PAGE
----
2. An activity of holy thought, consciously performed in the presence of God, under the eye of God, by the help of God, as a means of communion with God [2]

The goal is to commune with God, to have communion with God. It simply means to spend time in the presence of God and talk with God, and listen to God, especially from reading the scriptures. That’s what meditation is all about, to hear from God as we mediate, dwell over, think over the scriptures in the Bible. Our thoughts are channeled to God at those time of meditation over God’s word. We begin to detach ourselves from our daily life activities for that period of time, like morning devotion I always set aside for God. Those times are holy, like Moses was told he was standing on holy ground as God appeared to him over the burning bush. Presence of God is the song of worship for every Pentecostal charismatic or evangelical Christian.

3. A matter of arguing with oneself, reasoning oneself out of the moods of doubt and unbelief into a clear apprehension of God’s power and grace [3]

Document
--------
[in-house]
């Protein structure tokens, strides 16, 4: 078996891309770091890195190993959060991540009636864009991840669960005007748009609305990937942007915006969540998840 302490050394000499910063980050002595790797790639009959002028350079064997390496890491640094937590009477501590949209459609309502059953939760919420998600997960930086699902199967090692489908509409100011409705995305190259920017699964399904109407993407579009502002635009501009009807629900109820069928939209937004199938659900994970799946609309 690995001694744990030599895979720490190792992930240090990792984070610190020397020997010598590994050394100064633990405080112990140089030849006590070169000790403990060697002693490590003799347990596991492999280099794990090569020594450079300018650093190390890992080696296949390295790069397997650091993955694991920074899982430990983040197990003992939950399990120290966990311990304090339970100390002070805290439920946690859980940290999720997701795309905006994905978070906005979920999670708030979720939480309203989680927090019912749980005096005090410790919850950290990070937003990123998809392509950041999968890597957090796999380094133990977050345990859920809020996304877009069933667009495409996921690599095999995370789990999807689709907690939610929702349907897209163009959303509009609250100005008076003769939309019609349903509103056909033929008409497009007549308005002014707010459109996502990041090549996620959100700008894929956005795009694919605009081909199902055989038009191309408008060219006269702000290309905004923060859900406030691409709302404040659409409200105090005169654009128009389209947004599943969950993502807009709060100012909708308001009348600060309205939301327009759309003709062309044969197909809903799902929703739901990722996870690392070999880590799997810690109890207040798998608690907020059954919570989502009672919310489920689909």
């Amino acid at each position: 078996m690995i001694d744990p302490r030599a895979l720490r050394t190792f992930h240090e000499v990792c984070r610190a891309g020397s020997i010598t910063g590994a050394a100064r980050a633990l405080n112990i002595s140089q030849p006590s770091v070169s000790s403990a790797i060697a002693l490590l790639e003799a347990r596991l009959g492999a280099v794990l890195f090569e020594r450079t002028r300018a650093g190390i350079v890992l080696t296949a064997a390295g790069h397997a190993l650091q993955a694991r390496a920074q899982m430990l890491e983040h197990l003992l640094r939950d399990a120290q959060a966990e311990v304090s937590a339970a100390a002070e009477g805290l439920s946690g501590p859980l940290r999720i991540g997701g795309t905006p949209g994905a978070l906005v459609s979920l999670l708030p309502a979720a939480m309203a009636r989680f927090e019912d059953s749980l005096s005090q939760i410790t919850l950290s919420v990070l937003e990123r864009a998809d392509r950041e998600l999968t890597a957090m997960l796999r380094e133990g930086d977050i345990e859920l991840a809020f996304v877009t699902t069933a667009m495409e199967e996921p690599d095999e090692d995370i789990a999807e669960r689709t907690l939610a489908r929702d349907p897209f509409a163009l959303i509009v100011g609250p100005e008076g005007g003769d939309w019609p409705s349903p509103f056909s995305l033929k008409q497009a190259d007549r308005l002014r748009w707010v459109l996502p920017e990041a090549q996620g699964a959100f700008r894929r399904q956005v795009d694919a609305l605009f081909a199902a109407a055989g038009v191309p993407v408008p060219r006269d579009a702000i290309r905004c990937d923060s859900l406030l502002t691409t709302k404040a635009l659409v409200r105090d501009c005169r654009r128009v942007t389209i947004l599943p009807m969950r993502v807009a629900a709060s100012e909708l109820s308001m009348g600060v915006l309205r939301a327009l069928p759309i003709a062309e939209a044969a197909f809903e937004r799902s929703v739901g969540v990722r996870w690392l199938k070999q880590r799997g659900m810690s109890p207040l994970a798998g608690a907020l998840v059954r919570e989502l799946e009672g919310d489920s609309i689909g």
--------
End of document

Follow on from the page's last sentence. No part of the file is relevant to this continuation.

Give time and think over the scriptures and let God’s truth make its full and proper impact on one’s mind and heart. It’s a matter of talking to yourself about God and yourself. Digest it and dwell over it, until it makes an impact on yourself. Move yourself from doubt and unbelief to God’s power and grace. That’s so important and powerful, somehow we will have to let God’s word make its way into our hearts, our conviction, our souls, and take root, and catches fire. It may not happen every time we meditate on his word, but don’t feel discouraged, they come in waves, some big, some small. Regardless, we are blessed and impacted, that’s the key.

4. To contemplate on God’s greatness and glory and our own littleness and sinfulness[4]

Nothing blows us away more than reading psalms of praise and worship that takes me into a moment of adoration and I usually pause and dwell on it and enjoy the moment in the presence of God. It’s not self-generated, but its the anointing of God’s word that generates it. And that glory is revealed when we contemplate on the unsearchable riches of divine mercy displayed in the Lord Jesus.[5]